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Deep Impact arrives
NASA's Deep Impact comet spacecraft arrives at the Astrotech Space Operations Facility near Kennedy Space Center to begin final launch preparations for blastoff December 30 aboard a Boeing Delta 2 rocket. (2min 53sec file)
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Veterans Day
Aboard the International Space Station, commander Leroy Chiao offers his thoughts in this downlinked message in honor of Veterans Day.
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Delta rocket lofts GPS
The Boeing Delta 2 rocket lifts off Saturday morning with the GPS 2R-13 satellite from pad 17B at Cape Canaveral, Florida.
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Launch in full
This longer-length clip follows the Delta 2 rocket during its late-night ascent carrying the latest Global Positioning System satellite. (2min 25sec file)
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Delta scrub
A red alarm triggers Friday morning's countdown to launch of Boeing's Delta 2 rocket carrying a GPS satellite to be scrubbed at Cape Canaveral, Florida. (1min 52sec file)
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Swift preview
Mission scientists preview NASA's Swift gamma-ray burst detection satellite being readied for launch into Earth orbit. (39min 49sec file)
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Voting from space
International Space Station Expedition 10 commander Leroy Chiao talks about the election and voting from orbit with CNN's Paula Zahn. (10min 20sec file)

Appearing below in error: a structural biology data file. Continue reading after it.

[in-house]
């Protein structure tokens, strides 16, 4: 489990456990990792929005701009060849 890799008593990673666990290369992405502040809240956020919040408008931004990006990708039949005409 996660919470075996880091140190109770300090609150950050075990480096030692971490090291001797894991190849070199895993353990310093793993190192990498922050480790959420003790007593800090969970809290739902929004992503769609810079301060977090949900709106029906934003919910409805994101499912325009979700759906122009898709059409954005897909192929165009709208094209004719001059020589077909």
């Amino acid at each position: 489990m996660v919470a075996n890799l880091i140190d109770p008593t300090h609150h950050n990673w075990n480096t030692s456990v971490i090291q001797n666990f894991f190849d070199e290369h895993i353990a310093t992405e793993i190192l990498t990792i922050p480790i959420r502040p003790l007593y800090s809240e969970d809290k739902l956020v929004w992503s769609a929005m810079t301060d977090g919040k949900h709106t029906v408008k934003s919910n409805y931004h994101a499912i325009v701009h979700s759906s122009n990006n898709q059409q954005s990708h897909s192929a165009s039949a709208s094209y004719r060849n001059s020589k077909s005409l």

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Delta 4-Heavy preview
Preview what a Boeing Delta 4 rocket launch will be like with this animation package of a "Heavy" configuration vehicle. (1min 41sec file)
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Cassini science update
Radar imagery of Saturn's moon Titan and other new data from the Cassini spacecraft is presented during this JPL news conference on Thursday. (54min 48sec file)
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Post-flyby briefing
Scientists and mission officials discuss the initial pictures and data obtained during Cassini's flyby of Titan during this JPL news conference on Wednesday. (55min 18sec file)
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First pictures
The first pictures taken by Cassini during this close encounter with Titan are received at the Jet Propulsion Laboratory to the delight of the mission's imaging leader. (2min 21sec file)
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Spitzer discovery is good news for planet Pluto
UNIVERSITY OF ARIZONA NEWS RELEASE
Posted: November 10, 2004

Pluto's status as our solar system's ninth planet may be safe if a recently discovered Kuiper Belt Object is a typical "KBO" and not just an oddball. Astronomers have new evidence that KBOs are smaller than previously thought.


Our distant sun twinkles in this artist's conception of a distant Kuiper Belt Object. Illustration: NASA/JPL
 
KBOs - icy cousins to asteroids and the source of some comets - are the leftover building blocks of the outer planets. Astronomers using the world's most powerful telescopes have discovered about 1,000 of these objects orbiting beyond Neptune since discovering the first one in 1992. These discoveries fueled debate on whether Pluto is a planet or a large (1,400-mile diameter) closer-in KBO.

Researchers estimate that the total mass of the Kuiper Belt is about a tenth of Earth's mass. Most theorize that there are more than 10,000 KBOs with diameters greater than 100 kilometers (62 miles), compared to 200 asteroids known to be that large in the main asteroid belt between Mars and Jupiter.

"People were finding all these KBOs that were huge - literally half the size of Pluto or larger," University of Arizona astronomer John Stansberry said. "But those supposed sizes were based on assumptions that KBOs have very low albedos, similar to comets."